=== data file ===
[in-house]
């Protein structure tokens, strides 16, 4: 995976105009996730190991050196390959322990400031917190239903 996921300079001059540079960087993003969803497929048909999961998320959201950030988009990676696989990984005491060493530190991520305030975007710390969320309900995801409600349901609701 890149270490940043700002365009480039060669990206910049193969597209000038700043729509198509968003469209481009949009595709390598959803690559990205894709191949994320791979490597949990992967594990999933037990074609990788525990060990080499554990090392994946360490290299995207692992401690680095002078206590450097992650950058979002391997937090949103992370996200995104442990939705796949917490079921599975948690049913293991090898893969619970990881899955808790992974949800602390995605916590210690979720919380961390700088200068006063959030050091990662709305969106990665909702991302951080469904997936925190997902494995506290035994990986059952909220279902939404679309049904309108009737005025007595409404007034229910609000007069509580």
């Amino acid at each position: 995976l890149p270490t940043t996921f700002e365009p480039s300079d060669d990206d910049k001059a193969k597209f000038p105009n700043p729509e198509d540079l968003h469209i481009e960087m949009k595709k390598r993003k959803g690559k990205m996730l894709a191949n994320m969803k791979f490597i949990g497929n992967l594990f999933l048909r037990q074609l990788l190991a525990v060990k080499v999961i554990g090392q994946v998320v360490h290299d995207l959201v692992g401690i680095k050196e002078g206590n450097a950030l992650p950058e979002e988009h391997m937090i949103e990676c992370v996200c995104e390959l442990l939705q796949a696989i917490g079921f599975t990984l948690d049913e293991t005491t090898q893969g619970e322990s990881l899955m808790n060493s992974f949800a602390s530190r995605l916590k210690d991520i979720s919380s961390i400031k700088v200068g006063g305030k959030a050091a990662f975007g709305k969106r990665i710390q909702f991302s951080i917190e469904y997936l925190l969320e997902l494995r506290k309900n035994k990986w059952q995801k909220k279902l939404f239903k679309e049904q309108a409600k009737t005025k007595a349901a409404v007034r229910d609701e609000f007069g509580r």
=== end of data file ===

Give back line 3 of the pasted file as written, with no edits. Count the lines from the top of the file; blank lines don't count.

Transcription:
């Amino acid at each position: 995976l890149p270490t940043t996921f700002e365009p480039s300079d060669d990206d910049k001059a193969k597209f000038p105009n700043p729509e198509d540079l968003h469209i481009e960087m949009k595709k390598r993003k959803g690559k990205m996730l894709a191949n994320m969803k791979f490597i949990g497929n992967l594990f999933l048909r037990q074609l990788l190991a525990v060990k080499v999961i554990g090392q994946v998320v360490h290299d995207l959201v692992g401690i680095k050196e002078g206590n450097a950030l992650p950058e979002e988009h391997m937090i949103e990676c992370v996200c995104e390959l442990l939705q796949a696989i917490g079921f599975t990984l948690d049913e293991t005491t090898q893969g619970e322990s990881l899955m808790n060493s992974f949800a602390s530190r995605l916590k210690d991520i979720s919380s961390i400031k700088v200068g006063g305030k959030a050091a990662f975007g709305k969106r990665i710390q909702f991302s951080i917190e469904y997936l925190l969320e997902l494995r506290k309900n035994k990986w059952q995801k909220k279902l939404f239903k679309e049904q309108a409600k009737t005025k007595a349901a409404v007034r229910d609701e609000f007069g509580r």